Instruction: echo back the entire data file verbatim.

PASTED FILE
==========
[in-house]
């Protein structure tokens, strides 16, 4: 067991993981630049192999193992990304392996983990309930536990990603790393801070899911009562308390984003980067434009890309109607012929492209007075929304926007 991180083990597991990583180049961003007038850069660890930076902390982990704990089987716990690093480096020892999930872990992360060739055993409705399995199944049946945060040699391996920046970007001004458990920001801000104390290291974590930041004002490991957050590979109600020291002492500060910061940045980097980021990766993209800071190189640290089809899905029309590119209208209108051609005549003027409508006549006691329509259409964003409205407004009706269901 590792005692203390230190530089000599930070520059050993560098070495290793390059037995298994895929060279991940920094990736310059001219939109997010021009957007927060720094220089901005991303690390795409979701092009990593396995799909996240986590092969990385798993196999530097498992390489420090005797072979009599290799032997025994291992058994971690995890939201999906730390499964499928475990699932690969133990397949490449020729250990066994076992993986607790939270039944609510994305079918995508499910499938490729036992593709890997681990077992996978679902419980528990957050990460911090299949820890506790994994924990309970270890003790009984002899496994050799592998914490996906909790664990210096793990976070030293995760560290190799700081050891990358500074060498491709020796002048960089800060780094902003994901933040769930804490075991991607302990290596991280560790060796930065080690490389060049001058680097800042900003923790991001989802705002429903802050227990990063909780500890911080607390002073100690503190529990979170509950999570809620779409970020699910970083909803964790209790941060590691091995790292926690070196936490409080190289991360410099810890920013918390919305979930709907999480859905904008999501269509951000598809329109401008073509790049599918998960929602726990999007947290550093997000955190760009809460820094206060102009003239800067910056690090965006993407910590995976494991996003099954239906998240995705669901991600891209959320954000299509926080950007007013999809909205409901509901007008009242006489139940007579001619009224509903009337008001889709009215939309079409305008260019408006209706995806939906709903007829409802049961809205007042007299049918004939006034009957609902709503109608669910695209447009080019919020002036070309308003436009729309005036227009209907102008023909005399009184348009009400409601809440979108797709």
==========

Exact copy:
[in-house]
């Protein structure tokens, strides 16, 4: 067991993981630049192999193992990304392996983990309930536990990603790393801070899911009562308390984003980067434009890309109607012929492209007075929304926007 991180083990597991990583180049961003007038850069660890930076902390982990704990089987716990690093480096020892999930872990992360060739055993409705399995199944049946945060040699391996920046970007001004458990920001801000104390290291974590930041004002490991957050590979109600020291002492500060910061940045980097980021990766993209800071190189640290089809899905029309590119209208209108051609005549003027409508006549006691329509259409964003409205407004009706269901 590792005692203390230190530089000599930070520059050993560098070495290793390059037995298994895929060279991940920094990736310059001219939109997010021009957007927060720094220089901005991303690390795409979701092009990593396995799909996240986590092969990385798993196999530097498992390489420090005797072979009599290799032997025994291992058994971690995890939201999906730390499964499928475990699932690969133990397949490449020729250990066994076992993986607790939270039944609510994305079918995508499910499938490729036992593709890997681990077992996978679902419980528990957050990460911090299949820890506790994994924990309970270890003790009984002899496994050799592998914490996906909790664990210096793990976070030293995760560290190799700081050891990358500074060498491709020796002048960089800060780094902003994901933040769930804490075991991607302990290596991280560790060796930065080690490389060049001058680097800042900003923790991001989802705002429903802050227990990063909780500890911080607390002073100690503190529990979170509950999570809620779409970020699910970083909803964790209790941060590691091995790292926690070196936490409080190289991360410099810890920013918390919305979930709907999480859905904008999501269509951000598809329109401008073509790049599918998960929602726990999007947290550093997000955190760009809460820094206060102009003239800067910056690090965006993407910590995976494991996003099954239906998240995705669901991600891209959320954000299509926080950007007013999809909205409901509901007008009242006489139940007579001619009224509903009337008001889709009215939309079409305008260019408006209706995806939906709903007829409802049961809205007042007299049918004939006034009957609902709503109608669910695209447009080019919020002036070309308003436009729309005036227009209907102008023909005399009184348009009400409601809440979108797709």